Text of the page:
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granpa

Atlantis: what did Plato get wrong?

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Posted (edited)

http://religion.wikia.com/wiki/Timaeus

In the Egyptian Delta, at the head of which the river Nile divides, there is a certain district which is called the district of Sais, and the great city of the district is also called Sais, and is the city from which King Amasis came. The citizens have a deity for their foundress; she is called in the Egyptian tongue Neith, and is asserted by them to be the same whom the Hellenes call Athene; they are great lovers of the Athenians, and say that they are in some way related to them.

To this city came Solon, and was received there with great honour; he asked the priests who were most skilful in such matters, about antiquity, and made the discovery that neither he nor any other Hellene knew anything worth mentioning about the times of old. On one occasion, wishing to draw them on to speak of antiquity, he began to tell about the most ancient things in our part of the world-about Phoroneus, who is called "the first man," and about Niobe; and after the Deluge, of the survival of Deucalion and Pyrrha; and he traced the genealogy of their descendants, and reckoning up the dates, tried to compute how many years ago the events of which he was speaking happened.

Thereupon one of the priests, who was of a very great age, said: O Solon, Solon, you Hellenes are never anything but children, and there is not an old man among you. Solon in return asked him what he meant. I mean to say, he replied, that in mind you are all young; there is no old opinion handed down among you by ancient tradition, nor any science which is hoary with age. And I will tell you why.

There have been, and will be again, many destructions of mankind arising out of many causes; the greatest have been brought about by the agencies of fire and water, and other lesser ones by innumerable other causes. There is a story, which even you have preserved, that once upon a time Paethon, the son of Helios, having yoked the steeds in his father's chariot, because he was not able to drive them in the path of his father, burnt up all that was upon the earth, and was himself destroyed by a thunderbolt. Now this has the form of a myth, but really signifies a declination of the bodies moving in the heavens around the earth, and a great conflagration of things upon the earth, which recurs after long intervals; at such times those who live upon the mountains and in dry and lofty places are more liable to destruction than those who dwell by rivers or on the seashore. And from this calamity the Nile, who is our never-failing saviour, delivers and preserves us.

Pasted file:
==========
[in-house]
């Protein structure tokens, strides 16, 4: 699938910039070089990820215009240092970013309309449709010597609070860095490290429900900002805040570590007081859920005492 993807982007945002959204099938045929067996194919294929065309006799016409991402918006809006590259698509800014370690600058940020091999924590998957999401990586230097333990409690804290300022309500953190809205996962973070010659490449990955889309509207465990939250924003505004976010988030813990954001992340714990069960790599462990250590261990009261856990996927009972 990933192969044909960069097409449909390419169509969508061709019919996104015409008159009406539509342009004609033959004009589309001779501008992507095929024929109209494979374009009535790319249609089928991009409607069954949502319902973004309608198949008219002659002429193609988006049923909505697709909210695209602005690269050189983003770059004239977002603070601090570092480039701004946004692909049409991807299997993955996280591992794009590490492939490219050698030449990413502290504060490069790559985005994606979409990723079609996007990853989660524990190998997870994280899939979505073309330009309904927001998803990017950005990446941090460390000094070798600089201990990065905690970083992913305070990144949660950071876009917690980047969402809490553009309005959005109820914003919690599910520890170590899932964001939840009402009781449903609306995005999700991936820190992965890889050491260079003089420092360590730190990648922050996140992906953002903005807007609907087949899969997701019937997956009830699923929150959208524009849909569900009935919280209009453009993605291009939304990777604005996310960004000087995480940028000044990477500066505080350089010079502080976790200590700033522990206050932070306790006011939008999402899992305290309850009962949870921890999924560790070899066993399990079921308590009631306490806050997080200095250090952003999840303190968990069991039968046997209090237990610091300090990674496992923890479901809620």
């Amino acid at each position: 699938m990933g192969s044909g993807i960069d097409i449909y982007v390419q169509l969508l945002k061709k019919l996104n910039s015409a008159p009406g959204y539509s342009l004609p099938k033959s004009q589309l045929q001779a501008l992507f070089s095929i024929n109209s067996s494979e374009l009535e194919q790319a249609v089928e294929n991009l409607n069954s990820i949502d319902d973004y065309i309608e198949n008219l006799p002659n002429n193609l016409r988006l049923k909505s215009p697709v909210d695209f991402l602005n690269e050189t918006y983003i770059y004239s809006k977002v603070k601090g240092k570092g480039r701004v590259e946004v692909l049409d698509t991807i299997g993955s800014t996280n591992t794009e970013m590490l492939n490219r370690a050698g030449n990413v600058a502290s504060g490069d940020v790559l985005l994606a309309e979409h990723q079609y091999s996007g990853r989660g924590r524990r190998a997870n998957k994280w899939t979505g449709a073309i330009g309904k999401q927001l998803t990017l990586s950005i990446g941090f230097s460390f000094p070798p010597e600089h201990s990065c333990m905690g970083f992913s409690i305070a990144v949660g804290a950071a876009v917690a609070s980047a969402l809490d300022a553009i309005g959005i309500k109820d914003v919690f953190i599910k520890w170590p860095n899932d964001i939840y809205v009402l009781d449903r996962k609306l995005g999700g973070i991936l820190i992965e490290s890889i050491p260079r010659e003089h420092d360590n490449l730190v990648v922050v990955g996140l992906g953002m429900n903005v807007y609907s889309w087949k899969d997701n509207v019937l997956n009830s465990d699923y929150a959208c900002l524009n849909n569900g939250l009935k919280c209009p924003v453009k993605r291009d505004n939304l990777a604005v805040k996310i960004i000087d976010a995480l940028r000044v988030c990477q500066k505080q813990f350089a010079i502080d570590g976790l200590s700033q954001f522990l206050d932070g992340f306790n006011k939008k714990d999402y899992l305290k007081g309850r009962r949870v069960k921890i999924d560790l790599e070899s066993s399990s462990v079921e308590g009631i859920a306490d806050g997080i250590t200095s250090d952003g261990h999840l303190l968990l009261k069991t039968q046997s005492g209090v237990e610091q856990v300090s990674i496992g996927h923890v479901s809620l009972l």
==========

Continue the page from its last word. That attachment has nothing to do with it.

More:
When, on the other hand, the gods purge the earth with a deluge of water, the survivors in your country are herdsmen and shepherds who dwell on the mountains, but those who, like you, live in cities are carried by the rivers into the sea. Whereas in this land, neither then nor at any other time, does the water come down from above on the fields, having always a tendency to come up from below; for which reason the traditions preserved here are the most ancient.

As for those genealogies of yours which you just now recounted to us, Solon, they are no better than the tales of children. In the first place you remember a single deluge only, but there were many previous ones; in the next place, you do not know that there formerly dwelt in your land the fairest and noblest race of men which ever lived, and that you and your whole city are descended from a small seed or remnant of them which survived.

the goddess who is the common patron and parent and educator of both our cities. She founded your city a thousand years before ours, receiving from the Earth and Hephaestus the seed of your race, and afterwards she founded ours, of which the constitution is recorded in our sacred registers to be eight thousand years old. As touching your citizens of nine thousand years ago, I will briefly inform you of their laws and of their most famous action;

Many great and wonderful deeds are recorded of your state in our histories. But one of them exceeds all the rest in greatness and valour. For these histories tell of a mighty power which unprovoked made an expedition against the whole of Europe and Asia, and to which your city put an end. This power came forth out of the Atlantic Ocean, for in those days the Atlantic was navigable; and there was an island situated in front of the straits which are by you called the Pillars of Heracles; the island was larger than Libya and Asia put together, and was the way to other islands, and from these you might pass to the whole of the opposite continent which surrounded the true ocean; for this sea which is within the Straits of Heracles is only a harbour, having a narrow entrance, but that other is a real sea, and the surrounding land may be most truly called a boundless continent. Now in this island of Atlantis there was a great and wonderful empire which had rule over the whole island and several others, and over parts of the continent, and, furthermore, the men of Atlantis had subjected the parts of Libya within the columns of Heracles as far as Egypt, and of Europe as far as Tyrrhenia. This vast power, gathered into one, endeavoured to subdue at a blow our country and yours and the whole of the region within the straits; and then, Solon, your country shone forth, in the excellence of her virtue and strength, among all mankind. She was pre-eminent in courage and military skill, and was the leader of the Hellenes. And when the rest fell off from her, being compelled to stand alone, after having undergone the very extremity of danger, she defeated and triumphed over the invaders, and preserved from slavery those who were not yet subjugated, and generously liberated all the rest of us who dwell within the pillars. But afterwards there occurred violent earthquakes and floods; and in a single day and night of misfortune all your warlike men in a body sank into the earth, and the island of Atlantis in like manner disappeared in the depths of the sea. For which reason the sea in those parts is impassable and impenetrable, because there is a shoal of mud in the way; and this was caused by the subsidence of the island.